Issue:  Vol. 47 / No. 17 / 27 April 2017
 

Tales of Armistead Maupin

Film

'The Night Listener' comes to the big screen


Robin Williams and Bobby Cannavale in The Night Listener. Photo: Anne Joyce, courtesy Miramax
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The world has indeed changed since Armistead Maupin's Tales of the City appeared in the 1970s as a serial in The San Francisco Chronicle. Later, the columns were compiled into books, and there have been persistent rumors that Maupin has been working on yet another installment.

Fans will be glad to hear that another chapter will be out in the summer of 2007, though the author stresses that it won't be a continuation of Tales of the City, per se. "It's a novel told from the viewpoint of Michael Tolliver, the central gay character of Tales," explained Maupin in a recent interview. "He's 55 and a gardener living in San Francisco. He's HIV-positive, surviving with the help of Compevir, Lipitor, Welbutrin and Viagra."

Impeccably groomed and robust, Maupin took a brief respite from writing to talk about The Night Listener, a film adaptation of his novel of the same name. The story was inspired by Maupin's six-year phone relationship with Tony, a young boy dying of AIDS, a boy who turned out not to exist. Con artist Vicky Fraginales, pretending to be his mother, impersonated the boy. "She could be whatever you needed her to be," says Maupin.

An equal opportunity exploiter, Fraginales scammed many bright, accomplished people, including Fred Rogers (Mister Rogers), the author Tom Robbins, broadcaster Keith Olbermann and the gay writer Paul Monette, who, ravaged by AIDS, was close to the end of his life. "He was glad to talk to the child, whom he saw as a fellow moonwalker, as he put it, someone who could share his experience. What a violation he must have felt," says Maupin, who shares the wry wit and gentleness of the lead character in the film, played by his longtime friend Robin Williams. Unlike that character, however, he didn't have difficulty entertaining the possibility that he was being conned.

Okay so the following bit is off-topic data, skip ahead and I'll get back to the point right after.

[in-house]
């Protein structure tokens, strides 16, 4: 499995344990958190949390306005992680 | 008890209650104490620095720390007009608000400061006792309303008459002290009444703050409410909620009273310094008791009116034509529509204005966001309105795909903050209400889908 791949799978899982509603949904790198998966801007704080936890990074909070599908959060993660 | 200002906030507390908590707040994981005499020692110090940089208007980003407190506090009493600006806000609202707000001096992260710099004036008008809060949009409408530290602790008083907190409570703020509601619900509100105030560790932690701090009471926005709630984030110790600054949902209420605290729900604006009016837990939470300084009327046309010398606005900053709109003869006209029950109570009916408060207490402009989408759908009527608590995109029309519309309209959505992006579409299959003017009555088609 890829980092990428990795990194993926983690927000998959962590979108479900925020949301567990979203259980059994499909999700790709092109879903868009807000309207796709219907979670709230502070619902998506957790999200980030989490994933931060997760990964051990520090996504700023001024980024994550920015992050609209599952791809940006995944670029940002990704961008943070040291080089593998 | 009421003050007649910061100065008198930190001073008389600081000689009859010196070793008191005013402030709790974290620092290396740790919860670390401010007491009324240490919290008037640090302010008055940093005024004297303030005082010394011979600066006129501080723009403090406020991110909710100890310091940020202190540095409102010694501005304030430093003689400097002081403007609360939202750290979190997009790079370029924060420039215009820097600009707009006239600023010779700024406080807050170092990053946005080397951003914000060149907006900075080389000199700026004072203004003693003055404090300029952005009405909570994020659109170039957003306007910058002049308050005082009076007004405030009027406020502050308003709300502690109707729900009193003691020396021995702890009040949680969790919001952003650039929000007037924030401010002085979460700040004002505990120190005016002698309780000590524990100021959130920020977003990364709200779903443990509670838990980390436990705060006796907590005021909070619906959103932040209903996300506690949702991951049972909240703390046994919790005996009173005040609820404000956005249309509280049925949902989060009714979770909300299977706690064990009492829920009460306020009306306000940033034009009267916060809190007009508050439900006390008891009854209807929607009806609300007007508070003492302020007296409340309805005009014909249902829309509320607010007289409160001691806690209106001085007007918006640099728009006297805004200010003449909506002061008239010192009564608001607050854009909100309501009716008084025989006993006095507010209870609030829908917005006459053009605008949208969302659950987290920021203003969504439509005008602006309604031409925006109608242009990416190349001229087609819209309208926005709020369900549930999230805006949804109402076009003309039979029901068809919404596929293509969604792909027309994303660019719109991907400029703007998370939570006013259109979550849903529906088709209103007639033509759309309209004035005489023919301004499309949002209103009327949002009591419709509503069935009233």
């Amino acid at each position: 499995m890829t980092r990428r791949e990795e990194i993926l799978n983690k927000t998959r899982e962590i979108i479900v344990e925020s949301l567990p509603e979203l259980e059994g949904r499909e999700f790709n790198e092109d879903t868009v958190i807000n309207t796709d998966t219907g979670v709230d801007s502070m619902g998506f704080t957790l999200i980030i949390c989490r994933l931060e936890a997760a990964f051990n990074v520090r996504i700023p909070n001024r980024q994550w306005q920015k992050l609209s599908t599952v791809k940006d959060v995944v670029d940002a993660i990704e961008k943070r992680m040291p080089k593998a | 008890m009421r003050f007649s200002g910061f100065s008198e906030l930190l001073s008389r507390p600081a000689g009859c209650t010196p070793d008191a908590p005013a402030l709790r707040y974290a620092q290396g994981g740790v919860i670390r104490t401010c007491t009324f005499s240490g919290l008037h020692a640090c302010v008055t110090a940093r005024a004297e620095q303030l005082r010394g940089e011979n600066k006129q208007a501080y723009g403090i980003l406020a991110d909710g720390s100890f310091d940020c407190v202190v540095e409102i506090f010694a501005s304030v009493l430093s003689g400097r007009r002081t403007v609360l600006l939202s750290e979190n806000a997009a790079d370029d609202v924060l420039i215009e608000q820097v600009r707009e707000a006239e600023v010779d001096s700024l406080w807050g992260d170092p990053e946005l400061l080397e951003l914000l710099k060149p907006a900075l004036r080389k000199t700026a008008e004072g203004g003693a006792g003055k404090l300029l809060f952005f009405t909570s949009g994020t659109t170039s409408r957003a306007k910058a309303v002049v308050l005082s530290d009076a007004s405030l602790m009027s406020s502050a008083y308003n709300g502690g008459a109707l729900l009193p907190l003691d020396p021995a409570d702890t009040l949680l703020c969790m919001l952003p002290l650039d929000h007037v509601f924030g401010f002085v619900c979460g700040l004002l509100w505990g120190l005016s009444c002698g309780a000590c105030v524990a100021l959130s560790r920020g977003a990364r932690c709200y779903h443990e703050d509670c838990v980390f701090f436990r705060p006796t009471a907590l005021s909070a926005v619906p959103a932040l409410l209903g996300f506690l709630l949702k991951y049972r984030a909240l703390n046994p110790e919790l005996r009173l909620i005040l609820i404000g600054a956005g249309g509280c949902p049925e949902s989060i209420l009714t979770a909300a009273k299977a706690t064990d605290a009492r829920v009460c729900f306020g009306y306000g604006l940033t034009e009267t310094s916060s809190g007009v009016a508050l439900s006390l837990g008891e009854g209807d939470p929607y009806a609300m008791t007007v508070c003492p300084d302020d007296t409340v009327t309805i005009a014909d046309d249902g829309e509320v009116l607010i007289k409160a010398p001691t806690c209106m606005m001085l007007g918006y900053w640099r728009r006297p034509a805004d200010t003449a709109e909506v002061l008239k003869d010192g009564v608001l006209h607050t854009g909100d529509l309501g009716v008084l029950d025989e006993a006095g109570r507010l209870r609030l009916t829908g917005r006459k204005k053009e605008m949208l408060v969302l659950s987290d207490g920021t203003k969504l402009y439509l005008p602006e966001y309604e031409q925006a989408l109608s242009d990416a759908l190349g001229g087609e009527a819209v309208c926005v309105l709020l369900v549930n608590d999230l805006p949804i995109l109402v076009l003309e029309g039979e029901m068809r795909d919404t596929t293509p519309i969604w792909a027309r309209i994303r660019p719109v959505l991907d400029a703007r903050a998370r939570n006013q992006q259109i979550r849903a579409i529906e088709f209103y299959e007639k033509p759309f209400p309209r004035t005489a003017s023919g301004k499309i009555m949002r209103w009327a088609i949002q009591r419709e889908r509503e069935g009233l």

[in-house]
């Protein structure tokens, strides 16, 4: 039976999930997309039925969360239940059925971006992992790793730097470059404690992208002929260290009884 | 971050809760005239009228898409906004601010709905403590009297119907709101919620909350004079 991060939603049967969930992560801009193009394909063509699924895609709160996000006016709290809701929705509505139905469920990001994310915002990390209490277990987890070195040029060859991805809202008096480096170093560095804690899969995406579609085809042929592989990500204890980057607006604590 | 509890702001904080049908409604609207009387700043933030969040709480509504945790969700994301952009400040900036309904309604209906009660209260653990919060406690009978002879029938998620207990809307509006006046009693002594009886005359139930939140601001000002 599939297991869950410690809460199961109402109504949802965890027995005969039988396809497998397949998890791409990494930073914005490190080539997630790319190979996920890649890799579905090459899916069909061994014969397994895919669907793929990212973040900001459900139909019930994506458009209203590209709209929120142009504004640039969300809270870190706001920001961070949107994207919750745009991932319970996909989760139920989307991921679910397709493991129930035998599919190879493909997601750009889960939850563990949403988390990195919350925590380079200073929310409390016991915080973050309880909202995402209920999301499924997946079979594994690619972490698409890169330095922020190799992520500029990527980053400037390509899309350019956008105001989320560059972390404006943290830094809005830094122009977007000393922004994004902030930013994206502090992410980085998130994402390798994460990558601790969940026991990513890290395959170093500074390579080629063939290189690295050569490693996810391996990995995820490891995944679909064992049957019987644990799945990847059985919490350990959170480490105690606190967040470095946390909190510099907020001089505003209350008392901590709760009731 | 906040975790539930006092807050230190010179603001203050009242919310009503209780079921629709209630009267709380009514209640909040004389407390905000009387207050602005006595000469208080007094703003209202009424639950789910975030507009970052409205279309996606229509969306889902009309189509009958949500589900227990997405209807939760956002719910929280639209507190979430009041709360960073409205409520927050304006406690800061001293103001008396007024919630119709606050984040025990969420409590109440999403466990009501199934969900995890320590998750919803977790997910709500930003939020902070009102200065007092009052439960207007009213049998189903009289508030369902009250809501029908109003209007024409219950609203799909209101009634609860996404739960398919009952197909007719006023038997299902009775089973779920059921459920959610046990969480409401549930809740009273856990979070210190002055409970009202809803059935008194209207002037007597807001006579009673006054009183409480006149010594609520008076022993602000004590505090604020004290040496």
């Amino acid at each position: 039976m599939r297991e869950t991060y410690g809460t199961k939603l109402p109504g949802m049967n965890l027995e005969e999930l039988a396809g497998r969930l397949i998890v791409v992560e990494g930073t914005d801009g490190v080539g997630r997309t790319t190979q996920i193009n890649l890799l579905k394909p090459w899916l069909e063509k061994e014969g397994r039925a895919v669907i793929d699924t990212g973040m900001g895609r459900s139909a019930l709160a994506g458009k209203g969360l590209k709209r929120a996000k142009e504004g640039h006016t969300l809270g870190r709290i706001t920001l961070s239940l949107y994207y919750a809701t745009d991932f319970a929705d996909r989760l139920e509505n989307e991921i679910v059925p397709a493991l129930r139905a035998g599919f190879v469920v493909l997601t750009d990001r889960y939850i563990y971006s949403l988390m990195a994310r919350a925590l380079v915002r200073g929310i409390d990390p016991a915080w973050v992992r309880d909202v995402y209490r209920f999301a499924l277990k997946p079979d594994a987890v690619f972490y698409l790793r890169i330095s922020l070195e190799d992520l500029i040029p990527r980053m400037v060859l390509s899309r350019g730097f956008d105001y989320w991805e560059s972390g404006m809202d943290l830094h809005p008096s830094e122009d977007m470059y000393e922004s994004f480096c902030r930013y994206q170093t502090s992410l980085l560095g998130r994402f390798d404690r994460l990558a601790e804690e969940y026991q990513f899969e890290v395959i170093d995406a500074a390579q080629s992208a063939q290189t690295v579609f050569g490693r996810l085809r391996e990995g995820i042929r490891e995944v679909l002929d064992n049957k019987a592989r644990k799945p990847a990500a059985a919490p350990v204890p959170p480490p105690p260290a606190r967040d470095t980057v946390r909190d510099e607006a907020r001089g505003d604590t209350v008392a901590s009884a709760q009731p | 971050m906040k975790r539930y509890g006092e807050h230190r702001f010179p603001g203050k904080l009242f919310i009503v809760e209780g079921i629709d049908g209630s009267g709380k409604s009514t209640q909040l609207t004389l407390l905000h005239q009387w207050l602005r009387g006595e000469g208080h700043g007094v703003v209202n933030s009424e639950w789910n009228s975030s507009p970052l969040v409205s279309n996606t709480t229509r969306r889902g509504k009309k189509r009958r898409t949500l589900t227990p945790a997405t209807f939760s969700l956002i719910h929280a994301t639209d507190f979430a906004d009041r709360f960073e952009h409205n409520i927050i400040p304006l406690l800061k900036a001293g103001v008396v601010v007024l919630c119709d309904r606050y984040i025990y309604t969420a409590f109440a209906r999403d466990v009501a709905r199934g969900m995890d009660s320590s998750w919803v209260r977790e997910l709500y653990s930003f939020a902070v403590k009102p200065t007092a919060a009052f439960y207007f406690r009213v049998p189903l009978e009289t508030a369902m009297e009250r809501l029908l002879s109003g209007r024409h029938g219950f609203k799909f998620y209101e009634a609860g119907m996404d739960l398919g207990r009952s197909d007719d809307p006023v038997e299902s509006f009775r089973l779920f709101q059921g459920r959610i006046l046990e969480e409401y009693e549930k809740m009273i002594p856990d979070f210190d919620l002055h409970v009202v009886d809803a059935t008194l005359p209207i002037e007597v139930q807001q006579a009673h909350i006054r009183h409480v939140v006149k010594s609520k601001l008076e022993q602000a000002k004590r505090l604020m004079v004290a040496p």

"I was excited because I felt this extraordinary story had fallen in my lap," he recalls. "At the same time, I didn't have any proof that the kid did not exist. So I was left in a kind of limbo." Any doubts he may have had were laid to rest after premier voice analyst Tom Owen, a man who identified a tape from Osama bin Laden, concluded that the two voices were from the same person.

Though San Francisco has been his home since 1972, Maupin retains a playful Southern charm from his years growing up in North Carolina, where, yes, in the late 1960s, he worked as a reporter at a television station owned by Jesse Helms, who broadcast firebrand editorials nightly. "It's the only dark secret I ha

ve, and it's hardly a secret," he says. "Jesse saw me as his protégé. I can barely imagine it now myself. It might help to know that at the same time I was a Goldwater conservative and a naval officer, so was Harvey Milk. Just goes to show how much San Francisco changed my life, how much it opened up my heart and allowed me not only to see my own oppression, but the oppression of other people who were denied the American dream."

Big changes

Over the last few decades, Maupin has witnessed revolutionary changes in the gay community. "I do feel sorry for gay people who have not had the experience of feeling that their personal lives were part of a major revolution. That's what those of us who came of age in the 1970s could feel. The sense that even a one-night-stand had political content in those days, because it meant that you were living your life freely and in defiance of the greater culture."

He has also seen and written about how AIDS, the specter of death that came with it, and the army of drugs available to treat or halt the progress of the disease have had a profound effect on relationships and sexual politics. Credited with coming up with the phrase "the cosmic joke of protease inhibitors," he prefers a term he coined in The Night Listener that refers to cocktail divorces, people whose lives were suddenly changed because of the possibility of surviving. "It worked in both directions," he says. "It wasn't just HIV-positive people leaving because they knew they had a fuller life ahead. It could be the negative partner leaving because he realized he wouldn't be leaving a dying person. It took the guilt out of leaving."

Maupin still finds his adopted city endlessly stimulating, the most "physically magical place" he's ever been. "There's something surprising me all the time. I love the rebellious, free-spiritedness nature of the population. The advances in human rights, the new frontiers of the LGBT community are fascinating to me. I have a transman in the new Tales. San Francisco never stops pushing the boundaries and trying to extend human freedom, American freedom to everyone who has yet to receive it."






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